Communication and Timeliness: or When to Call it Quits with a Partnership
Today, Morgan Culture had to separate from a sometimes-business-partner.
Last night, I turned down friends who wanted to go out. I went to bed around 11 because I had to get up early this morning. I got up, tore down my EZ-up tent that is my studio outside, removed all my studio lights, packed up my merchandise, skipped breakfast, and headed to Relay for Life in Ontario, CA: 50 miles and over an hour from home. I was sharing a booth with another vendor, letting her borrow my tent and table, and hopefully selling items in two locations simultaneously today (Crafted and Relay for Life).
I arrived at 8:30AM, the appointed time, and drove around looking for her car. When I didn’t see it after 10 minutes, I called her. She said she was two minutes away, so I reserved a parking spot for her and unloaded my car. 25 minutes later, she was still nowhere to be found, so I started packing up. She then called and said she’d been in an accident but was here. I explained that a simple text or quick call to that effect would have allowed me to get breakfast or do something else in the down time, instead of waiting around for 30 minutes. Then I continued packing up and left.
The thing is, this isn’t the first time this has happened. This vendor was removed from my store at Crafted when she skipped a day she was supposed to work in the store, didn’t communicate it to me so I could find her a sub, and didn’t even let me know afterward. I actually found out from the Crafted office when I was charged an additional $50 on my rent for being closed that day. To go back even further, when she was installing her handmade work at Crafted, I arrived early and stayed late for her, but she was consistently not on time. She also refused display and merchandising suggestions from other vendors, and left a somewhat negative impression with further vendors.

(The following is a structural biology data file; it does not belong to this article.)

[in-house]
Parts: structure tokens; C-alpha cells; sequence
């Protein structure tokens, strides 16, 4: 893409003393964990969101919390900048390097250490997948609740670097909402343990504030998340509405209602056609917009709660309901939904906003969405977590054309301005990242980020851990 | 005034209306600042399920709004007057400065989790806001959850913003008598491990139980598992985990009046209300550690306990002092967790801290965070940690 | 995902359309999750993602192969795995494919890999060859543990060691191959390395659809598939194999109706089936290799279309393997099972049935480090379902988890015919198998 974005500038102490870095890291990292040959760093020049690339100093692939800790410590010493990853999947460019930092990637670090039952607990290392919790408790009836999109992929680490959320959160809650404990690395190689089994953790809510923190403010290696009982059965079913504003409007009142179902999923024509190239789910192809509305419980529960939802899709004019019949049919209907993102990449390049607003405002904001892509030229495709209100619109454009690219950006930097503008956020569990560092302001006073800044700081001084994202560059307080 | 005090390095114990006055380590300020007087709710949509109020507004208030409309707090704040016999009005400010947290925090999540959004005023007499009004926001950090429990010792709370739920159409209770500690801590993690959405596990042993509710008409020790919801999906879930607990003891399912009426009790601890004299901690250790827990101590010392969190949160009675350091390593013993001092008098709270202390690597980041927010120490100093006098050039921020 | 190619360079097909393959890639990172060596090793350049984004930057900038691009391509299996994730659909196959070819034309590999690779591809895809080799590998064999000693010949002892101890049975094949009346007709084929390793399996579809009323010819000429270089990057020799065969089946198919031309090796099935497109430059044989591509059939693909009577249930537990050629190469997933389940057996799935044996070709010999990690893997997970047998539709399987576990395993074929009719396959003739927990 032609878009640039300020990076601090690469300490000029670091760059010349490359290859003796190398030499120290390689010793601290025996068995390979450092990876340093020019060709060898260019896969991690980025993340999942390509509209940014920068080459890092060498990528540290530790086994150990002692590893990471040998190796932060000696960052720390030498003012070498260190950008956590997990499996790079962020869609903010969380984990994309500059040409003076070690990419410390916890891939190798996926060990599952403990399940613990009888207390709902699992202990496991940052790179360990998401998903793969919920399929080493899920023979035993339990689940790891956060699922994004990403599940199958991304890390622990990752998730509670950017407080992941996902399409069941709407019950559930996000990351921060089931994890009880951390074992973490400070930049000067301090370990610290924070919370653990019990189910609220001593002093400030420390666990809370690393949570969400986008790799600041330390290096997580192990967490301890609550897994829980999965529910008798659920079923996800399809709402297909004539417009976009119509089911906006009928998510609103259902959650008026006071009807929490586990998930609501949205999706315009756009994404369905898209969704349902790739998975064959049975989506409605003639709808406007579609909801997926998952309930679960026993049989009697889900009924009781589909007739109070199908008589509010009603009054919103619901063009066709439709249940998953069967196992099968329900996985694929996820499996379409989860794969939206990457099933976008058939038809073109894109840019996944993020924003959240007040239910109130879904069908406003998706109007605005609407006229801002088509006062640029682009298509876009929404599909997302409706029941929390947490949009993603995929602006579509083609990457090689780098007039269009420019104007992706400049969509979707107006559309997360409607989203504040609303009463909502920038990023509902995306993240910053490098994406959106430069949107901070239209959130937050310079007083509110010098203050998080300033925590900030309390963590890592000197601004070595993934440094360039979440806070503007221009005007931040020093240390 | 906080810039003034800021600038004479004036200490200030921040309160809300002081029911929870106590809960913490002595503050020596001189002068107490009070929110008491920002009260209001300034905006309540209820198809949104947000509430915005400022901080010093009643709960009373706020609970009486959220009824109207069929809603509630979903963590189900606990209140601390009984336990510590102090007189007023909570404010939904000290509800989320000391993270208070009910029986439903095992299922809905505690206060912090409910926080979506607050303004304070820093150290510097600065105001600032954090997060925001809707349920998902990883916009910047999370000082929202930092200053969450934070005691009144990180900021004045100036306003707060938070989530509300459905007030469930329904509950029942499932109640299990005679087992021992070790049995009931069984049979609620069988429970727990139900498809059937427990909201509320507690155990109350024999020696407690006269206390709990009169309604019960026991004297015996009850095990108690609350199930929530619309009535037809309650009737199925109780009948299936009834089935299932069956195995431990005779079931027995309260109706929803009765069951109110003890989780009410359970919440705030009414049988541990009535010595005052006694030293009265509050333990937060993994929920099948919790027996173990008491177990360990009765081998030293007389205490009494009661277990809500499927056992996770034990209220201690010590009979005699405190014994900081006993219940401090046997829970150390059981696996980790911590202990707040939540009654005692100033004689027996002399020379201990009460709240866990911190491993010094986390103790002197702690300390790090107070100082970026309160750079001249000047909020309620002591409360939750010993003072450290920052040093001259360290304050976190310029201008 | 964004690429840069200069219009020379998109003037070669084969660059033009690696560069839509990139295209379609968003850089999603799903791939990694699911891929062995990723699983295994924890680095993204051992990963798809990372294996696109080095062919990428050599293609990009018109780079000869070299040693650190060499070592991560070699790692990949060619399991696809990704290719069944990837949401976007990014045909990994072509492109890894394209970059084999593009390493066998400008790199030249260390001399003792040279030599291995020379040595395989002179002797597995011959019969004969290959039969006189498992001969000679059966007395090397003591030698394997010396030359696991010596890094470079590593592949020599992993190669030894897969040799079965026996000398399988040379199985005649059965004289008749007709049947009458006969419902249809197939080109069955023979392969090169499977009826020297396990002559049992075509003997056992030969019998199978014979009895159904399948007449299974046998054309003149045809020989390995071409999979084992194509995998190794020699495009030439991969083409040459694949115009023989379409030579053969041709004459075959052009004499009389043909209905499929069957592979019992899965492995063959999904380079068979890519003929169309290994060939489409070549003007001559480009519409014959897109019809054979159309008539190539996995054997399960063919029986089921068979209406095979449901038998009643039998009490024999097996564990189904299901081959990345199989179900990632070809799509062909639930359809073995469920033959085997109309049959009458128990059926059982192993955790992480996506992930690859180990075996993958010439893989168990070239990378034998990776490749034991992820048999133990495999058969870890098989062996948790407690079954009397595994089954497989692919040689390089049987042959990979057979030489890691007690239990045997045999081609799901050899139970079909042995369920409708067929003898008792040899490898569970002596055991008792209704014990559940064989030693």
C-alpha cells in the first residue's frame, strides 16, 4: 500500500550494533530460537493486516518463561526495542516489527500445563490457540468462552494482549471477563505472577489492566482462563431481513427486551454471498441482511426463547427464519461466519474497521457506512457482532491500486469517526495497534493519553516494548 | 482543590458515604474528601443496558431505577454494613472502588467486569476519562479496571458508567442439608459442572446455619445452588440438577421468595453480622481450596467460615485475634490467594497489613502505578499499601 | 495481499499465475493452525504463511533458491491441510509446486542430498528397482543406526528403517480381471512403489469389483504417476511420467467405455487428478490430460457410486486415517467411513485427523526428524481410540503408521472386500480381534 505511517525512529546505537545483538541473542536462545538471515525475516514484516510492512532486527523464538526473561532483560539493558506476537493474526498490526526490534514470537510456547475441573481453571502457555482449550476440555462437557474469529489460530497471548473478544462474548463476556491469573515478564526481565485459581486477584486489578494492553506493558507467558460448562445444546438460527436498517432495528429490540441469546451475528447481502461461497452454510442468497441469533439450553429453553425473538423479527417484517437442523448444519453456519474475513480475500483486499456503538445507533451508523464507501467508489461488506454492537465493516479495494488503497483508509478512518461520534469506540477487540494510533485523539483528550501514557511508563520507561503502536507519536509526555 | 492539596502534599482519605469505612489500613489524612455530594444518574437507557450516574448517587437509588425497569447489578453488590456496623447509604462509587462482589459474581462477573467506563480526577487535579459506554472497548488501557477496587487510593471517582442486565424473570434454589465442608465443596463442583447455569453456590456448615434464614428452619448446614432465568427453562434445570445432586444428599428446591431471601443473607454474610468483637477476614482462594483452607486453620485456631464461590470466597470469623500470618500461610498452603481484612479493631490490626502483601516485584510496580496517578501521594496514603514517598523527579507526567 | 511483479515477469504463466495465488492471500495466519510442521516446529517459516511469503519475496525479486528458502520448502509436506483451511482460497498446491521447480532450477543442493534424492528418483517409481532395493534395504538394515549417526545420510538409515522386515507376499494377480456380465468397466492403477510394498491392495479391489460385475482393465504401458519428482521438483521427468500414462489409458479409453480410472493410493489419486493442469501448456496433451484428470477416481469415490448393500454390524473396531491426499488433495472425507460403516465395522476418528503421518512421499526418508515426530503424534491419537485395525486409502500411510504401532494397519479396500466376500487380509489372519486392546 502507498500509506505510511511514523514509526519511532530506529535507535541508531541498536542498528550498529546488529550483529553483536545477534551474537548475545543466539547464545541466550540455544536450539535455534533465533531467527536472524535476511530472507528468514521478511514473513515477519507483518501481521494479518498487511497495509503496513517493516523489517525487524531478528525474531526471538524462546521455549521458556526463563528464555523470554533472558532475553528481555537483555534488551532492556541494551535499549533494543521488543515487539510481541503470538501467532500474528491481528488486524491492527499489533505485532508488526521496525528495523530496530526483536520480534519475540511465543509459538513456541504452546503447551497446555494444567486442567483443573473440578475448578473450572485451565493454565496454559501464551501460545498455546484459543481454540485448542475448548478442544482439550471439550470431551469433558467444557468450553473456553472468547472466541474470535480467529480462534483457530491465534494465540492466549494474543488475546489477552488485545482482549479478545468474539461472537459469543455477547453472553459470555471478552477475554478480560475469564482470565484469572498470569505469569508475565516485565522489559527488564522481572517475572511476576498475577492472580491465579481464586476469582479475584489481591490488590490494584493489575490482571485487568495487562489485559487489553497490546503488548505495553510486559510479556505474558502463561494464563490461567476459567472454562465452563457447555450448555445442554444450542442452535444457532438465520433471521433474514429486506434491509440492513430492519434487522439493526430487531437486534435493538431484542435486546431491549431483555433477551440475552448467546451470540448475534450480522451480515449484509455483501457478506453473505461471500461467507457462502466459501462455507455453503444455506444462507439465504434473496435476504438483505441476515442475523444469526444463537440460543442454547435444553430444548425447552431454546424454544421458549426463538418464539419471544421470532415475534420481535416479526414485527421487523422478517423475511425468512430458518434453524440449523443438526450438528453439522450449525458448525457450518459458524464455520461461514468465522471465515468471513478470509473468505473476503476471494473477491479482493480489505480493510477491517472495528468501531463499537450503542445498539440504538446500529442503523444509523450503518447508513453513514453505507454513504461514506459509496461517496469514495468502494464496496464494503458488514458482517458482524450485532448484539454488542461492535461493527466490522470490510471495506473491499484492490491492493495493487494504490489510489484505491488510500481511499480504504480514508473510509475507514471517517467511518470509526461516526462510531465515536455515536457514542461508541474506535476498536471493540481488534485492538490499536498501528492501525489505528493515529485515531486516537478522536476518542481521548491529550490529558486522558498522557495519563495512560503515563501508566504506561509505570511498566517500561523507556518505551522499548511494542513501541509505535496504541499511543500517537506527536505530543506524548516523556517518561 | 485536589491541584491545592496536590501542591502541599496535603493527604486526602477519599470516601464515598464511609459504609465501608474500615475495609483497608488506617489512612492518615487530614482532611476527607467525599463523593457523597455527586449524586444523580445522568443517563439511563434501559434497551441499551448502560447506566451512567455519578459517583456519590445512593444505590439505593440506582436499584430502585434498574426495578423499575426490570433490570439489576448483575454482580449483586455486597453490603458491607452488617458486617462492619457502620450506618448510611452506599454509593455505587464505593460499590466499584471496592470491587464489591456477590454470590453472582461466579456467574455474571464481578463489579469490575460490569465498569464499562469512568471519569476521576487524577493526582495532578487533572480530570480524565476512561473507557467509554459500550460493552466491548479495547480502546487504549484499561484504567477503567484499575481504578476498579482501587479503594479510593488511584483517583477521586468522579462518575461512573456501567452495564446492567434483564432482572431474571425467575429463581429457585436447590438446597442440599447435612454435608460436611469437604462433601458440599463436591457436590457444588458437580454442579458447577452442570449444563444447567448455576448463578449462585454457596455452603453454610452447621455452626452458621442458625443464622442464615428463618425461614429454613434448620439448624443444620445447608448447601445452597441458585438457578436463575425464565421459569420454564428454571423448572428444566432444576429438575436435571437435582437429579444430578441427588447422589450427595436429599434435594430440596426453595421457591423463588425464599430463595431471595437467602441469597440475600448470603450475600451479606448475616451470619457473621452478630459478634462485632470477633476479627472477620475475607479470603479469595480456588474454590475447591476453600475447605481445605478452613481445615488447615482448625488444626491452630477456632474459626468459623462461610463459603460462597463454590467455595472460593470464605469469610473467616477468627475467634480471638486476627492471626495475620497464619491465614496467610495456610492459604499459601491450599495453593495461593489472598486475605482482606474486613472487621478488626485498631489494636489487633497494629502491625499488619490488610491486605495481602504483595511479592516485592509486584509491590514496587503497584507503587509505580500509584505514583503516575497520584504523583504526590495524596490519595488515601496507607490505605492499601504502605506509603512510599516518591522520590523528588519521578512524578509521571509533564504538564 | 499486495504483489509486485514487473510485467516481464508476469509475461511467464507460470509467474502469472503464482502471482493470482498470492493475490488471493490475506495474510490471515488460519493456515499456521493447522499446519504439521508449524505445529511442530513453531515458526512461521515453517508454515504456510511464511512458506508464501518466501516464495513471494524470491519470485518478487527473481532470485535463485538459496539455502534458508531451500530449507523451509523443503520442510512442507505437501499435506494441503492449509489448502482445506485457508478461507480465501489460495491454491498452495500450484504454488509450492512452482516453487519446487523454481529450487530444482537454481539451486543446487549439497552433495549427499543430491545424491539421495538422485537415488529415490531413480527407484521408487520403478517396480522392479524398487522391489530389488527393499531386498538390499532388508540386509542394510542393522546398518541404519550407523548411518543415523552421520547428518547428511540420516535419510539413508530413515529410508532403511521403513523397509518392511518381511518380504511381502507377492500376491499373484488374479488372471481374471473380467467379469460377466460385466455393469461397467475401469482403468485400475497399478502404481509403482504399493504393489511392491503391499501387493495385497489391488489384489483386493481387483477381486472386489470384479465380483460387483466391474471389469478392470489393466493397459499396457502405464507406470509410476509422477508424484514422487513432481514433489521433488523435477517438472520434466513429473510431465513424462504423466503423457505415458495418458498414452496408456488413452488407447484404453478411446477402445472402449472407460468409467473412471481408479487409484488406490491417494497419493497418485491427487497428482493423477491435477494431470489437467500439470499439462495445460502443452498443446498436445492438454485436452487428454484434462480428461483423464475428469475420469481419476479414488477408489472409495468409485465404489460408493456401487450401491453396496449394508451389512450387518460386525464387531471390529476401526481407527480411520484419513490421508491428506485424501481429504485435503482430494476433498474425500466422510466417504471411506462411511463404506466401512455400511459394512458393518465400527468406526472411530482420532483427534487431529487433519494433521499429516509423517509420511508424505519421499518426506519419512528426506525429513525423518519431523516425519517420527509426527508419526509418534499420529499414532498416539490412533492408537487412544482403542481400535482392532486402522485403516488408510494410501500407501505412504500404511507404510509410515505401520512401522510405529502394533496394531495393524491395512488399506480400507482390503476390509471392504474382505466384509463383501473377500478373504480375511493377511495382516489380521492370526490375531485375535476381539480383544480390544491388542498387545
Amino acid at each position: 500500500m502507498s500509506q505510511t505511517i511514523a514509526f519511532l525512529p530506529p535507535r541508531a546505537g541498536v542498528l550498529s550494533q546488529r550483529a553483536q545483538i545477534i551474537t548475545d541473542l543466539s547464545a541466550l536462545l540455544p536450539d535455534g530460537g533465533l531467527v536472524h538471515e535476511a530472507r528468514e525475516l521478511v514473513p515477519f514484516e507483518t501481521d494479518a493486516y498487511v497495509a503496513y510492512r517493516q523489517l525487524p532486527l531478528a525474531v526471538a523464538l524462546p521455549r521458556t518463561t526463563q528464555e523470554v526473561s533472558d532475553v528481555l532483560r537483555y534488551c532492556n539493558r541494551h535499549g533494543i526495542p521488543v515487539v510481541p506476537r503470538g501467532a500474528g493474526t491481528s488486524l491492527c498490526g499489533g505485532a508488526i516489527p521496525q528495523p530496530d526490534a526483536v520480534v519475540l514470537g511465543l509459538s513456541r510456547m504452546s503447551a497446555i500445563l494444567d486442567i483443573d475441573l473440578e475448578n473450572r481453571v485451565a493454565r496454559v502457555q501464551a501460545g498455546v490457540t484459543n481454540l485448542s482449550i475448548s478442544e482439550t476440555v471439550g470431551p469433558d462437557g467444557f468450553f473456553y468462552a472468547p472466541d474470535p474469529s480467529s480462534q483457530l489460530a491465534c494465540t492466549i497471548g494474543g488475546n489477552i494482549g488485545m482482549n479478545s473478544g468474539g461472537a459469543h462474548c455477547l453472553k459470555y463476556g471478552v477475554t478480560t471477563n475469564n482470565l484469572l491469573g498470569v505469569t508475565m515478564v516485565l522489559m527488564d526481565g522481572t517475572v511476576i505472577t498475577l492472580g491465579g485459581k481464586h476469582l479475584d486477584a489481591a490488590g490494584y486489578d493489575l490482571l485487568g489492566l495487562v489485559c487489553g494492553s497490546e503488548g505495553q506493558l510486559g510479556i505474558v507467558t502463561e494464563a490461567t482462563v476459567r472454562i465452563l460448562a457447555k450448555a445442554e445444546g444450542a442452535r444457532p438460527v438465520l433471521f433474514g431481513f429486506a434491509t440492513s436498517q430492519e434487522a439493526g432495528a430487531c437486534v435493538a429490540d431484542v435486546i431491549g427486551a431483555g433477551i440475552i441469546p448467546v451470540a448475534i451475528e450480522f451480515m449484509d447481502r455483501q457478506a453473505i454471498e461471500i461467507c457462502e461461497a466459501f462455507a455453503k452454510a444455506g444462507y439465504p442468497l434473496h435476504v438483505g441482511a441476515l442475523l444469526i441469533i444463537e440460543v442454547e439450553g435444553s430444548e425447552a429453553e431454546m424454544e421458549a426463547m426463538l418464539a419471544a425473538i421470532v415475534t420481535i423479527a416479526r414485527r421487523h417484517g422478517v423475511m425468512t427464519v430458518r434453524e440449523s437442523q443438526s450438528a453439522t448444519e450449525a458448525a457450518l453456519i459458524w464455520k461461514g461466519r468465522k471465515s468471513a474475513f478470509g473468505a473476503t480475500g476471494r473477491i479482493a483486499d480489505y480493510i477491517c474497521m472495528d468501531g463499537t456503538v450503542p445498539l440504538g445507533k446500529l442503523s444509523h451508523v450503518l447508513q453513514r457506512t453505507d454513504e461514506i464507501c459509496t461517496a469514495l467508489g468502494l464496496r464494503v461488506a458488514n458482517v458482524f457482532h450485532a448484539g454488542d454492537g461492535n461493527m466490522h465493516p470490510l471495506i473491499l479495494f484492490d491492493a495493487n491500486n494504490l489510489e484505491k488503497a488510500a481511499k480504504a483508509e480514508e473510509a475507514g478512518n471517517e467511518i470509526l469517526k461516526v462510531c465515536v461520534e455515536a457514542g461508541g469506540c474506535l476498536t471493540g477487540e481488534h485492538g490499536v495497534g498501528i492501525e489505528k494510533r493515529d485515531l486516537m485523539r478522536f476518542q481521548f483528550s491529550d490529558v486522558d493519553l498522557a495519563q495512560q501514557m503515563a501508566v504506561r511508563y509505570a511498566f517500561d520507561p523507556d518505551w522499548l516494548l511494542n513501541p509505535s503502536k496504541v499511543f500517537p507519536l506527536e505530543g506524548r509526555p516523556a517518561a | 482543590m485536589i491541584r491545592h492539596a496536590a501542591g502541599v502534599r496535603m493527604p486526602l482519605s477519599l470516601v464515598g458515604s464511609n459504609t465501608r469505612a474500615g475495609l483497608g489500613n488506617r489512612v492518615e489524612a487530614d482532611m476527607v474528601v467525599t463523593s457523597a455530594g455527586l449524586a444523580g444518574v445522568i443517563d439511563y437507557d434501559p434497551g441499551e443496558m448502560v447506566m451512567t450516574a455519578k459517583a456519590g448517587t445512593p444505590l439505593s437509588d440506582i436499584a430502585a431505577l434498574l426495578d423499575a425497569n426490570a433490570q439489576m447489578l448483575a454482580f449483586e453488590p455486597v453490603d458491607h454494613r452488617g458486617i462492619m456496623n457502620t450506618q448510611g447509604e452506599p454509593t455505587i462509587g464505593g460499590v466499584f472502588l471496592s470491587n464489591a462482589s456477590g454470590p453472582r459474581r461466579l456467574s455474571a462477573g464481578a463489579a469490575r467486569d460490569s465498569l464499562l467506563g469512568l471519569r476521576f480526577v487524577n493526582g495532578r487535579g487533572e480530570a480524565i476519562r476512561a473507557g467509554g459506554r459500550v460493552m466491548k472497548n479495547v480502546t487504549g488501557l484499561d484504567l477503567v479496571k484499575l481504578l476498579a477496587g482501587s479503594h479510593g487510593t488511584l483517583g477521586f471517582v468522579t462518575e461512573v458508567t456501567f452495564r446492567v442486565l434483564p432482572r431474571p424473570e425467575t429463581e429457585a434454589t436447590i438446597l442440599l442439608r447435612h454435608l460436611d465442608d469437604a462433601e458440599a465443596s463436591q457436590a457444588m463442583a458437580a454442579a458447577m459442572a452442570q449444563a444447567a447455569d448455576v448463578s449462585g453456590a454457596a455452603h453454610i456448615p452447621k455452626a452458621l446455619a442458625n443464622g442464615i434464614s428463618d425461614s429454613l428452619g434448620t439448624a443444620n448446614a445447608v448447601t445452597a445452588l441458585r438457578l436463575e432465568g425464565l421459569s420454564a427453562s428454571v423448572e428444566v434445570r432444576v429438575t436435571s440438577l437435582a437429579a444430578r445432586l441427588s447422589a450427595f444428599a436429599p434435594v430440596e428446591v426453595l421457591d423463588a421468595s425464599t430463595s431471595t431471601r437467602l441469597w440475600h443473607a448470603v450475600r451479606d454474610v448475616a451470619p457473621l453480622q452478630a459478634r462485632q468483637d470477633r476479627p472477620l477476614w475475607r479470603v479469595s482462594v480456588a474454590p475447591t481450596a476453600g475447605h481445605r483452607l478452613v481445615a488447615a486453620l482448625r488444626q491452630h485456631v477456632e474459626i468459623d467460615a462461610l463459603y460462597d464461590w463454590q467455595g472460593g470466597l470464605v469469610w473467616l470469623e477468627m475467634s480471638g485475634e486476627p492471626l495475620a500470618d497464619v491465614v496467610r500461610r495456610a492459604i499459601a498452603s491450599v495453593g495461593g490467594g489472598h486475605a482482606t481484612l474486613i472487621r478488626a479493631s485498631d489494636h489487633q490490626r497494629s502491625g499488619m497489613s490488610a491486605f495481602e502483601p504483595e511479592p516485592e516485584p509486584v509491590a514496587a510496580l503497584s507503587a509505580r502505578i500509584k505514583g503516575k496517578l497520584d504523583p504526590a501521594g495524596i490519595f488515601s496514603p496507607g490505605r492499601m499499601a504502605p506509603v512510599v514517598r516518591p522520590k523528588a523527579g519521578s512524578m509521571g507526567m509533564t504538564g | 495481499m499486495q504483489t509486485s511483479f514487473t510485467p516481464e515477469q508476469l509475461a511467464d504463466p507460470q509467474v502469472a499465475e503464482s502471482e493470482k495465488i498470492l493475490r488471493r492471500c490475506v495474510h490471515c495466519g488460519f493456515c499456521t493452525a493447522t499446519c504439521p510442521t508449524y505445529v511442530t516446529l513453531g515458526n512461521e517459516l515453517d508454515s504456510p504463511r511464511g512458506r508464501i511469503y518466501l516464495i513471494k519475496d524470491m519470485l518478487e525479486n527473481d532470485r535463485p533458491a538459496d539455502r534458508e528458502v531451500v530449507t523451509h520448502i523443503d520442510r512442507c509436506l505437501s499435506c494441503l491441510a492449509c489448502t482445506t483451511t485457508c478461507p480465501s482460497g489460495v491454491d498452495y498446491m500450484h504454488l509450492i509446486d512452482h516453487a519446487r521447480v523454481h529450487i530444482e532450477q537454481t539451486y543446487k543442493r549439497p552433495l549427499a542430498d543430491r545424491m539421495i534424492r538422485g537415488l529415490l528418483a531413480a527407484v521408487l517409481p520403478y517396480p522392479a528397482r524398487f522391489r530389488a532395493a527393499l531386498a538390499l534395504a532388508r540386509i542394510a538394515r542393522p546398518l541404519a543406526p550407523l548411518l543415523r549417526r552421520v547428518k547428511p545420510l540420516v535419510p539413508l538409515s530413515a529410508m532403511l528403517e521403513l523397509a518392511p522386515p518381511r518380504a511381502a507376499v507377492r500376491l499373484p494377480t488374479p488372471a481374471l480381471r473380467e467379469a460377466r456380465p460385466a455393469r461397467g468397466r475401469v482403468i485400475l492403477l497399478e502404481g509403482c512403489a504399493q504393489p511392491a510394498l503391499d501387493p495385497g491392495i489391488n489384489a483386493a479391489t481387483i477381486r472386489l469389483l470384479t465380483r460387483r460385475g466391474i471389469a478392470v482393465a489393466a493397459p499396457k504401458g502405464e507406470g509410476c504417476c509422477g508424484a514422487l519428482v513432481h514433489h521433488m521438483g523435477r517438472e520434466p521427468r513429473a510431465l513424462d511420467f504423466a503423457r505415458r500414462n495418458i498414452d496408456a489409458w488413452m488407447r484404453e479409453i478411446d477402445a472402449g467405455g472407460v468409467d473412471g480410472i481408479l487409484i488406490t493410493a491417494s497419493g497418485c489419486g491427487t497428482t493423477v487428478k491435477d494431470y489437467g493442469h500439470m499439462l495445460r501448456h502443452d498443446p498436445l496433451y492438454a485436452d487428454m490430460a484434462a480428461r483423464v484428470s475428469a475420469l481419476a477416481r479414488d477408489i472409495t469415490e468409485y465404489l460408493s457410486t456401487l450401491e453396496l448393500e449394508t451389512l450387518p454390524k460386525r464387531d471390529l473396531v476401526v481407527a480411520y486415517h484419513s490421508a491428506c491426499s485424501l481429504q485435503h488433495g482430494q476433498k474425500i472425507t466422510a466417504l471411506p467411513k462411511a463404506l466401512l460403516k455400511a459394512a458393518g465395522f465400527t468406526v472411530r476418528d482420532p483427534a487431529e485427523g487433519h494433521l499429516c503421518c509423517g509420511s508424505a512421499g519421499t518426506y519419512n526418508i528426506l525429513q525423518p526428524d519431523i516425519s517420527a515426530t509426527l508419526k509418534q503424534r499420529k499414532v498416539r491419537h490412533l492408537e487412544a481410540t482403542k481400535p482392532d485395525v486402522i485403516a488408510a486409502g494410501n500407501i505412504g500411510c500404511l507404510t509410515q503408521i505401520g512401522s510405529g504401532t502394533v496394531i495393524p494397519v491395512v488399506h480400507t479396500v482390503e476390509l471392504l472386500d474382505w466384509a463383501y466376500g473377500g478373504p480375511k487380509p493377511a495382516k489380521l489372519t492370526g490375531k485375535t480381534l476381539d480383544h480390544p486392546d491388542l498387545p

For me, communication and timeliness are key for a partnership. I can’t trust my business or my hand-painted merchandise with someone who isn’t dependable in regard to communicating problems, setbacks, and details. So I can’t work with this person anymore.
I’m struggling to find the lesson here. Could I somehow have known this person wasn’t dependable from the start? Should I not have tried to take this opportunity to work together after breaking the ties at Crafted? Part of me wants to chalk this experience up to “LA time”, a phenomenon that involves almost everyone being significantly late almost all of the time, but the bottom line is that “LA time” just doesn’t work for me or my company.
When we hosted an international student, I remember mentioning to him that he was always early waiting for a ride somewhere or coming home if we had an activity planned. I admired him when he told me, “At home [in Spain], my parents taught me that if dinner is at 5, I must be there at 5. Not 5:05, and not 5:01. If dinner is at 5, I’m there at 4:45.” I’ve also heard people say this about the modeling and acting industries; if an audition is at 3, showing up at 2:45 is on time and showing up at 3 makes one late. However, most of the models and performers I have used also show up significantly late (we’re talking hours). I don’t know what to make of this.
I’ve decided to make a stand and hold my art and fashion business to a higher standard of timeliness and communication; these are the ingredients to make customer service excellent. Therefore, all the people I work with and who will be selling Morgan Culture and LAYGS items need to represent my values.
I don’t like how it feels to end this working relationship, but I do like being able to say that anywhere you see LAYGS sold will be a place you know you can find a trustworthy person. I’d say that’s brand identity!